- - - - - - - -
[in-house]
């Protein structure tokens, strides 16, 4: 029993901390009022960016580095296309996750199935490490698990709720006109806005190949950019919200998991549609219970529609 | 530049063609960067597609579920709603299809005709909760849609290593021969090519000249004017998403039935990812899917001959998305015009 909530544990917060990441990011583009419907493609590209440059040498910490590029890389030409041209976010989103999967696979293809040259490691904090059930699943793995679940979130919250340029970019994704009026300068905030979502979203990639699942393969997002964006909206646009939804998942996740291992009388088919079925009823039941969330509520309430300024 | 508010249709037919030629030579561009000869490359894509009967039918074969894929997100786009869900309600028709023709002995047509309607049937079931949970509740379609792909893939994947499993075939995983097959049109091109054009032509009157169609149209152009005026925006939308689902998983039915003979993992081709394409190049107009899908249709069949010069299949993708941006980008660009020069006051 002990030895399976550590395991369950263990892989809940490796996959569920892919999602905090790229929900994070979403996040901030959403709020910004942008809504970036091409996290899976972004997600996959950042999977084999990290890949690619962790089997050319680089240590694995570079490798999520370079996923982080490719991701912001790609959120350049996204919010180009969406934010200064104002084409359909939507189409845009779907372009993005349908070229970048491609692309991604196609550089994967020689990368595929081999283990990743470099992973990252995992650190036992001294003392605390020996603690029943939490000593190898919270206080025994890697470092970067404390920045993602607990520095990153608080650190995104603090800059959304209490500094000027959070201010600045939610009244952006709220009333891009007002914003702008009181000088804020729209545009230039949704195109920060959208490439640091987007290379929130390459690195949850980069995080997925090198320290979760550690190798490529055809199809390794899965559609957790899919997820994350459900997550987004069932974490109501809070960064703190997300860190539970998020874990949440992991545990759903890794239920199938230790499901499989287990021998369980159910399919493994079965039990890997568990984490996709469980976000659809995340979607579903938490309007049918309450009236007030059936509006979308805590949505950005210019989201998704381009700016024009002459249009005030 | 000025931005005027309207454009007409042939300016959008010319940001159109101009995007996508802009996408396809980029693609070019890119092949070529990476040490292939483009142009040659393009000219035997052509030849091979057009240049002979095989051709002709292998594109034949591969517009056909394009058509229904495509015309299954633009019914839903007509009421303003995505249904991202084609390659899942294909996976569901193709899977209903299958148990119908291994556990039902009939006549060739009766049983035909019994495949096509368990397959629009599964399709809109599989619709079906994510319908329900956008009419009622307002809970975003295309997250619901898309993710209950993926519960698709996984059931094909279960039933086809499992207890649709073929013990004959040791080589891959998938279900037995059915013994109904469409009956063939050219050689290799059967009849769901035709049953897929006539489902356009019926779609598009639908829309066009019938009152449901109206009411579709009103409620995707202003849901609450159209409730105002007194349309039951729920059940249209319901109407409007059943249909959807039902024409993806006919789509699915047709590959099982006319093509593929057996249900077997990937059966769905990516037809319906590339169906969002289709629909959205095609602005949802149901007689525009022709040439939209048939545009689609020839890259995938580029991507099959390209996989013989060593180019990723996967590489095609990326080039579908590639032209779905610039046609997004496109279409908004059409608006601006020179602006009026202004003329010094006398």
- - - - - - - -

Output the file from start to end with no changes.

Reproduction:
[in-house]
């Protein structure tokens, strides 16, 4: 029993901390009022960016580095296309996750199935490490698990709720006109806005190949950019919200998991549609219970529609 | 530049063609960067597609579920709603299809005709909760849609290593021969090519000249004017998403039935990812899917001959998305015009 909530544990917060990441990011583009419907493609590209440059040498910490590029890389030409041209976010989103999967696979293809040259490691904090059930699943793995679940979130919250340029970019994704009026300068905030979502979203990639699942393969997002964006909206646009939804998942996740291992009388088919079925009823039941969330509520309430300024 | 508010249709037919030629030579561009000869490359894509009967039918074969894929997100786009869900309600028709023709002995047509309607049937079931949970509740379609792909893939994947499993075939995983097959049109091109054009032509009157169609149209152009005026925006939308689902998983039915003979993992081709394409190049107009899908249709069949010069299949993708941006980008660009020069006051 002990030895399976550590395991369950263990892989809940490796996959569920892919999602905090790229929900994070979403996040901030959403709020910004942008809504970036091409996290899976972004997600996959950042999977084999990290890949690619962790089997050319680089240590694995570079490798999520370079996923982080490719991701912001790609959120350049996204919010180009969406934010200064104002084409359909939507189409845009779907372009993005349908070229970048491609692309991604196609550089994967020689990368595929081999283990990743470099992973990252995992650190036992001294003392605390020996603690029943939490000593190898919270206080025994890697470092970067404390920045993602607990520095990153608080650190995104603090800059959304209490500094000027959070201010600045939610009244952006709220009333891009007002914003702008009181000088804020729209545009230039949704195109920060959208490439640091987007290379929130390459690195949850980069995080997925090198320290979760550690190798490529055809199809390794899965559609957790899919997820994350459900997550987004069932974490109501809070960064703190997300860190539970998020874990949440992991545990759903890794239920199938230790499901499989287990021998369980159910399919493994079965039990890997568990984490996709469980976000659809995340979607579903938490309007049918309450009236007030059936509006979308805590949505950005210019989201998704381009700016024009002459249009005030 | 000025931005005027309207454009007409042939300016959008010319940001159109101009995007996508802009996408396809980029693609070019890119092949070529990476040490292939483009142009040659393009000219035997052509030849091979057009240049002979095989051709002709292998594109034949591969517009056909394009058509229904495509015309299954633009019914839903007509009421303003995505249904991202084609390659899942294909996976569901193709899977209903299958148990119908291994556990039902009939006549060739009766049983035909019994495949096509368990397959629009599964399709809109599989619709079906994510319908329900956008009419009622307002809970975003295309997250619901898309993710209950993926519960698709996984059931094909279960039933086809499992207890649709073929013990004959040791080589891959998938279900037995059915013994109904469409009956063939050219050689290799059967009849769901035709049953897929006539489902356009019926779609598009639908829309066009019938009152449901109206009411579709009103409620995707202003849901609450159209409730105002007194349309039951729920059940249209319901109407409007059943249909959807039902024409993806006919789509699915047709590959099982006319093509593929057996249900077997990937059966769905990516037809319906590339169906969002289709629909959205095609602005949802149901007689525009022709040439939209048939545009689609020839890259995938580029991507099959390209996989013989060593180019990723996967590489095609990326080039579908590639032209779905610039046609997004496109279409908004059409608006601006020179602006009026202004003329010094006398």